Why the executive team at a company is like the NBA

Posted by Arjun Moorthy

Sep 20, 2011 6:55:00 PM

When I recently joined HubSpot as a VP I was excited for a number of reasons, particularly the chance to work with a phenomenal executive team whom I'd met during the interviews.  I knew the role would entail long hours but I did not realize exactly what kind of commitment I had signed up for then.

hoop dreams

A few weeks into the job, at a new hire lunch with HubSpot's co-founders, an employee asked our CEO "how do you balance work & life?"  Brian thought for a second and said "I'm not sure how; I don't know that it's possible."  I was surprised and piped up that I knew other CEOs who find ways to spend time with their families and yet work long hours.  But I missed the point Brian was implicitly making.  That while you can balance work and life for a period of time, it's a precarious setup and, at least at the executive level, you will have to put work first at some point.

Indeed, when I met my former CEO and mentor Francis DeSouza recently, he said something similar: being in the executive team at a company - startup or Fortune 500 - is like making the NBA.  It's tough to make it and once you're there you can't say "I won't travel for away games" or "I had a great season last year so I'm going to take it easy this year."  There's always more you can practice your jump shot and more video footage of the opponents you can study and if you don't there's a huge list of people more than happy to take your spot on the team.  Similarly there's always more follow-up you can do, more analysis/research you can conduct and more travel you can do to meet yet more customers, partners or employees.

Of course, burn out is a risk and I've found that past 60-65 hrs/week my output tends to degrade in quality.  But as much as I'm a strong believer in quality over quantity there's just no getting around the fact that work never ends at this level.

This sounds bleak but it isn't meant to be.  Indeed, there are several aspects of being management that are fun - more control over what you do, ability to execute at a greater scale because you have to team to work with, working with incredible teammates whom you learn from everyday etc.  But it's an all-encompassing job that I don't know how to turn off - even at night.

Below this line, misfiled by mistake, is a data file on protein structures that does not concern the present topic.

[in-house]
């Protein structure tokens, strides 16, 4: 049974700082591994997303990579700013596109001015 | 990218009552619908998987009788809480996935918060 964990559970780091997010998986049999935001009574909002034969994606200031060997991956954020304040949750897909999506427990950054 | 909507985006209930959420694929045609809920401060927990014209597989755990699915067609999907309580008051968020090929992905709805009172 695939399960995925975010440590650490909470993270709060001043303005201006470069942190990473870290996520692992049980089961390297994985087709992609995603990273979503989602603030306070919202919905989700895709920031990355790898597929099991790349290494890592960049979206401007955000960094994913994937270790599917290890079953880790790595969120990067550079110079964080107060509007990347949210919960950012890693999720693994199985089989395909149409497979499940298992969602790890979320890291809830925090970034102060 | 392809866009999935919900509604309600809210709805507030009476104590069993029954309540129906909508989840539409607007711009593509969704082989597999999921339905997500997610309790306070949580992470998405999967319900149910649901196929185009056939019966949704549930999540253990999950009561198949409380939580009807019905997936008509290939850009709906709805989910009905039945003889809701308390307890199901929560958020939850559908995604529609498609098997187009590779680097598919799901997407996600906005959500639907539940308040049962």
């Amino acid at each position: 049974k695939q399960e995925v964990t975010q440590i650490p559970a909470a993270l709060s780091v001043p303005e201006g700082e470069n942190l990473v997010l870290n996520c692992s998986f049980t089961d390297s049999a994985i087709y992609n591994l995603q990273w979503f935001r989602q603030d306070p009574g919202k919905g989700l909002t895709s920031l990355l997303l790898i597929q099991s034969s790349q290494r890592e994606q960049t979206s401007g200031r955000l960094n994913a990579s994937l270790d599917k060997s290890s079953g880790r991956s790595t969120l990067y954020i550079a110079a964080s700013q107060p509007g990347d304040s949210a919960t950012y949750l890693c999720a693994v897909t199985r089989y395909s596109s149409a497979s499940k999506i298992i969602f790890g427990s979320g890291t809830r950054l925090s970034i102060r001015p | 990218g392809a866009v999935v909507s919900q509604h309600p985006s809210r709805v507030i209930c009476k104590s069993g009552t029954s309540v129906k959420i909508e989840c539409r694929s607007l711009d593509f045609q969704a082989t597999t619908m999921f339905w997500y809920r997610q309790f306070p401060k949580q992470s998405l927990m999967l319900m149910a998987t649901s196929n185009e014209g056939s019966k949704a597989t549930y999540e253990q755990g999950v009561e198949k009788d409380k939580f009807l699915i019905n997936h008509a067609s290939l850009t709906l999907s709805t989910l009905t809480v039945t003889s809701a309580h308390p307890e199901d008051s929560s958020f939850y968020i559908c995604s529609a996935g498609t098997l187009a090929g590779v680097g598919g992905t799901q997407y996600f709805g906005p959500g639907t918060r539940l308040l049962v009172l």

Blackberrys, 24/7 operations and round-the-world-development can be blamed but the reality is that as part of the executive team you are building a company, not just doing a job.  Talk to any business owner from time immemorial and they'll tell you that their mind is always at work because being a business owner is who they are.  Sure you'll have a social life with friends and go to your kid's soccer games but you likely won't make every event because you can't make that commitment.  And it's that lack of predictability that proves your allegiance to the NBA first.

I am still thrilled to be in the NBA and knowing what I know now I worry less about that elusive work/life balance.  Someday I will drop out of this league but it'll hopefully be my choice.  It'll be nice to have a World Championship ring or two by then.


I was reading an article by Jeff Atwood on why not to become a programmer and it occurred to me that the difference between people in the NBA and the minor leagues is that in the NBA the players either have always loved what they are doing or have found a way to love what they are doing.  Contrast that with the minor leagues where players may like their basketball careers but also admit to other interests at a comparable level.  

Similarly at the executive level of a company you tend to find people who really love their role, or claim to (sometimes fooling themselves).  So if you don't love your role perhaps this is an indiciation not to seek a promotion in that same line.

Topics: career path, career advice

Career Advice I Wish I Knew Earlier 

Hello.  I started this blog to distribute some of the best career advice I have been given over the many jobs I've had.  I've been fortunate to work for and with some great bosses like Brian Halligan, Francis DeSouzaNancy Kamei, and Rick Roberge, and some unique companies, like The Boston Consulting Group, that invest heavily in making each employee a success even after leaving the firm.

The advice and training I received here stands in contrast to my experiences with some not-so-great bosses and companies I've also worked for.  I'm continualy amazed at how valuable good advice has been in my career so I hope to pass on the good advice, and insights from mistakes I've made, via this blog. 

Thanks in advance for your comments, particularly when you can improve upon the ideas posted.

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